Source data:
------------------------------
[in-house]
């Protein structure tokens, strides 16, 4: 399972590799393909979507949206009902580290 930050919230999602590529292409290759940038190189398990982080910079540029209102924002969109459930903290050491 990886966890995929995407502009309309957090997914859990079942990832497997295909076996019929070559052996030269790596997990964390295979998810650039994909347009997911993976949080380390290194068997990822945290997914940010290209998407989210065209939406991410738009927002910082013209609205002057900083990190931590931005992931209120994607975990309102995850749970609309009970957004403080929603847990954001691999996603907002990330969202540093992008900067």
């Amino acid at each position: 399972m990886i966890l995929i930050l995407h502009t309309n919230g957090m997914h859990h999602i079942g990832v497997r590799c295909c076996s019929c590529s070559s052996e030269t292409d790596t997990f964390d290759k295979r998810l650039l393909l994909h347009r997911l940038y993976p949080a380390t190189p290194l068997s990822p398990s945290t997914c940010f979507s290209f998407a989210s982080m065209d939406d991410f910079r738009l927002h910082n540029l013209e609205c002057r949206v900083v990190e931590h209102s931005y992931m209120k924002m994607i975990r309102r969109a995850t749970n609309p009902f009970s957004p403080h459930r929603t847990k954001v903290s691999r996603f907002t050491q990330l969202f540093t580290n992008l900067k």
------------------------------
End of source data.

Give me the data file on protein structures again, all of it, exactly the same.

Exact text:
[in-house]
């Protein structure tokens, strides 16, 4: 399972590799393909979507949206009902580290 930050919230999602590529292409290759940038190189398990982080910079540029209102924002969109459930903290050491 990886966890995929995407502009309309957090997914859990079942990832497997295909076996019929070559052996030269790596997990964390295979998810650039994909347009997911993976949080380390290194068997990822945290997914940010290209998407989210065209939406991410738009927002910082013209609205002057900083990190931590931005992931209120994607975990309102995850749970609309009970957004403080929603847990954001691999996603907002990330969202540093992008900067």
């Amino acid at each position: 399972m990886i966890l995929i930050l995407h502009t309309n919230g957090m997914h859990h999602i079942g990832v497997r590799c295909c076996s019929c590529s070559s052996e030269t292409d790596t997990f964390d290759k295979r998810l650039l393909l994909h347009r997911l940038y993976p949080a380390t190189p290194l068997s990822p398990s945290t997914c940010f979507s290209f998407a989210s982080m065209d939406d991410f910079r738009l927002h910082n540029l013209e609205c002057r949206v900083v990190e931590h209102s931005y992931m209120k924002m994607i975990r309102r969109a995850t749970n609309p009902f009970s957004p403080h459930r929603t847990k954001v903290s691999r996603f907002t050491q990330l969202f540093t580290n992008l900067k």